It is not the first time that such sudden floods kill people taking part in baptism ceremonies.
At least 15 people, including a toddler, died in South Africa on 3 December, after they drowned during a flash flood along the Jukskei River in Johannesburg, local emergency services reported.
Emergency services spokesman Robert Mulaudzi, said they were swept away during a baptism ceremony, where 33 people in white robes had gathered along the banks of the river.
“We’ve got some areas that we still need to explore, which might also add into the 14 that we have. We found out that there are some families who couldn’t locate their family members. We are hoping out of the ones that we might recover, maybe tomorrow, we will be able to help them find closure”, said Mulaudzi in an interview with local news station eNCA after working in the area.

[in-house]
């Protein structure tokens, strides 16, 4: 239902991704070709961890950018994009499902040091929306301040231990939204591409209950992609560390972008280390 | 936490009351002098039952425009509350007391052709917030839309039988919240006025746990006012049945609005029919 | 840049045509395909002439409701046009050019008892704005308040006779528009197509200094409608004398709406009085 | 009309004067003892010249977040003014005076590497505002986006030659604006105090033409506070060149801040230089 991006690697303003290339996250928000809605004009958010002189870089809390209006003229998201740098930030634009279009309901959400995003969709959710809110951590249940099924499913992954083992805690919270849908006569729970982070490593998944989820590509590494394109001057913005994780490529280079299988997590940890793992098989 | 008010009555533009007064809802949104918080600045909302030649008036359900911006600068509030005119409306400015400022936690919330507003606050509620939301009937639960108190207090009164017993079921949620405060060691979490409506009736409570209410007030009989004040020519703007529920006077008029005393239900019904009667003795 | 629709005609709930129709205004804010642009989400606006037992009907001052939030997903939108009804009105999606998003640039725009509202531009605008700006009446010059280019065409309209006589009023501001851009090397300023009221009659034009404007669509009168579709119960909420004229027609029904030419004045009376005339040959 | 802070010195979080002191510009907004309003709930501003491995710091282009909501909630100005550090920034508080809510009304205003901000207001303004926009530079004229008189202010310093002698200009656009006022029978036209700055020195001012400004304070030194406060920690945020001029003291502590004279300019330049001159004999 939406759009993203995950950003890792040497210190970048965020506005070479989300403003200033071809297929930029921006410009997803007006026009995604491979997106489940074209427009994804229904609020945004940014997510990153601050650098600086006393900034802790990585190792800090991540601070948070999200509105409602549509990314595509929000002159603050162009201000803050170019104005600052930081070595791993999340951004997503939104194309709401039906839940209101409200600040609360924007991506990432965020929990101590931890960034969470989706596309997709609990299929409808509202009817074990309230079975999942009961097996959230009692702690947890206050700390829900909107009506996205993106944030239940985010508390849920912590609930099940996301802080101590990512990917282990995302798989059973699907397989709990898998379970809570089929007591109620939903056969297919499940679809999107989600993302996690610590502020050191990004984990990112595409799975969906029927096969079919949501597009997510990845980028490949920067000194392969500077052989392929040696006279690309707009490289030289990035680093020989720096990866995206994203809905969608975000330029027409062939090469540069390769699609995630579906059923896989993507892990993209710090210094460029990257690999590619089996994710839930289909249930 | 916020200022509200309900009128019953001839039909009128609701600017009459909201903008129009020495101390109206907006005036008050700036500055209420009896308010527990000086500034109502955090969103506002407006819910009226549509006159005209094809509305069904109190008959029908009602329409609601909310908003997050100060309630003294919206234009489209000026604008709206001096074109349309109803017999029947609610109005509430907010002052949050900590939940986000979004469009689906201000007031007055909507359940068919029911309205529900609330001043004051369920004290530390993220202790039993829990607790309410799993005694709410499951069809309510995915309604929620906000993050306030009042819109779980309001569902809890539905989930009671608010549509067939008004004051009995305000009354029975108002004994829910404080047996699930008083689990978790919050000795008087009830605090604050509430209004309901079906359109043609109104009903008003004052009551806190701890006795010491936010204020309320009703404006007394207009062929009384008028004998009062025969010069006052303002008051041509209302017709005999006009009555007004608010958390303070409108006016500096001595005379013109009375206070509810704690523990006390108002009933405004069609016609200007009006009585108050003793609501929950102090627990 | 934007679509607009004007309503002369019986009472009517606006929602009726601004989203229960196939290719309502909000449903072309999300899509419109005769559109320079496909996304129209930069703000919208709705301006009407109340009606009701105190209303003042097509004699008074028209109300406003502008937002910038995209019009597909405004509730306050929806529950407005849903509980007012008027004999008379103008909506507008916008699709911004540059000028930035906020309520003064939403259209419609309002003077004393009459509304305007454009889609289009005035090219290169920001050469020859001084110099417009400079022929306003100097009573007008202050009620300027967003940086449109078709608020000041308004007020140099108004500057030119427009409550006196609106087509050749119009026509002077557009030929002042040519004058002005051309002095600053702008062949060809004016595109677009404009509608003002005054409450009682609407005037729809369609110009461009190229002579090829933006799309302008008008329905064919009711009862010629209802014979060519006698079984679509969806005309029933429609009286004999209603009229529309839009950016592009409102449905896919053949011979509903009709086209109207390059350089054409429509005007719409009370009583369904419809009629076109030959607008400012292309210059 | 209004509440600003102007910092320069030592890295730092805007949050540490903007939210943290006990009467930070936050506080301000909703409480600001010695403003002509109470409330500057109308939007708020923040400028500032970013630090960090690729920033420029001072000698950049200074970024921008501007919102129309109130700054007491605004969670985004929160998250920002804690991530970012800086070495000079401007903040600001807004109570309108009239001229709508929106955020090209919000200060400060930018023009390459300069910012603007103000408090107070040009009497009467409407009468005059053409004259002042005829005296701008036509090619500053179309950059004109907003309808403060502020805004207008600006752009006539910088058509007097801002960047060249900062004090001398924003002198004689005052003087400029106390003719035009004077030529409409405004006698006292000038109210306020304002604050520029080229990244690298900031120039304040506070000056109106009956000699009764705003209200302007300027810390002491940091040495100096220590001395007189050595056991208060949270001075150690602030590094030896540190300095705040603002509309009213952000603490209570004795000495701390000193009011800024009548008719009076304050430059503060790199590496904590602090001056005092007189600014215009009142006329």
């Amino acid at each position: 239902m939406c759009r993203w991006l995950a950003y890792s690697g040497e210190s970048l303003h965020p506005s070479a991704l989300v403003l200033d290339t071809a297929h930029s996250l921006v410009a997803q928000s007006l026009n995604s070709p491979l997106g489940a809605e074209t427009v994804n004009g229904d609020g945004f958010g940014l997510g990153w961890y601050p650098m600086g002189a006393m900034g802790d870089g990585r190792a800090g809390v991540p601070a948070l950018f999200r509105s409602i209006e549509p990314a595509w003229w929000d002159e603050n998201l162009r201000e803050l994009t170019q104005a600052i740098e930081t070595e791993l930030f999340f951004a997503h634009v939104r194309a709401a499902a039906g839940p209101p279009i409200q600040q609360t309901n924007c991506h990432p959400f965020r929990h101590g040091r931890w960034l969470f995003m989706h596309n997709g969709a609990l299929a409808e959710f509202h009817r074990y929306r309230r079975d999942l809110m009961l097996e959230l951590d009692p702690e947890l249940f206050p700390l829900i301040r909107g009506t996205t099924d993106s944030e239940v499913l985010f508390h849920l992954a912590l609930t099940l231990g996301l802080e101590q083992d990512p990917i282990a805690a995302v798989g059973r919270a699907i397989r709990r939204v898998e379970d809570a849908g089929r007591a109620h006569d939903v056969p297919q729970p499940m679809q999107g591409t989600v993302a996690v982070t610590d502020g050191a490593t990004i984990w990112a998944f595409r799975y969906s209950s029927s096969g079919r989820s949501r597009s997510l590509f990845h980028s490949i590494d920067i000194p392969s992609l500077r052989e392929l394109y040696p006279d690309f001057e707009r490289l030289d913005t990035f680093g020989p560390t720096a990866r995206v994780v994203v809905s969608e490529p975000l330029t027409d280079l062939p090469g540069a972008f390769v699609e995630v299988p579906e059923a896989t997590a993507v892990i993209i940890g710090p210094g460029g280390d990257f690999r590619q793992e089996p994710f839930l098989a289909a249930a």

@CityofJoburgEMS @CityofJoburgZA @CoJPublicSafety Search
for Alex missing 15 continues this morning along the Juskei river stream 2 bodies recovered last night and one person was rescued recieved medical treatment on site later transported to the nearest health care facility. pic.twitter.com/375dlHPQgd
— Cojems Spokesperson (@RobertMulaudzi) December 4, 2022
Eyewitnesses also confirmed that the church members were standing on rocks in the river when the floods suddenly rose.
The emergency services had already warned those who often gather to conduct church rituals along the Jukskei River, to be more aware of storms and flash floods, which are common at this time of year.
— City of Joburg EMS (@CityofJoburgEMS) December 6, 2022
In June, four people drowned at baptism ceremonies in the Limpopo province, and over Easter this year the Water and Sanitation Department sent out a special warning against holding baptism ceremonies in rivers.
The victims belonged to a group called Apostolic Church of Johane Masowe, which was founded in 1932 in the south of former Rhodesia (now Zimbabwe).
According to the group, its pastor Shoniwa Masedza had a serious illness that prevented him from walking again. He then claimed to have been sent by God and changed his name to Johane Masowe (John the Baptist).
His followers do not believe in the Bible as God's Word and claim that God speaks directly to them. According to their own data, the group is active in nine countries in southern Africa and has over half a million followers.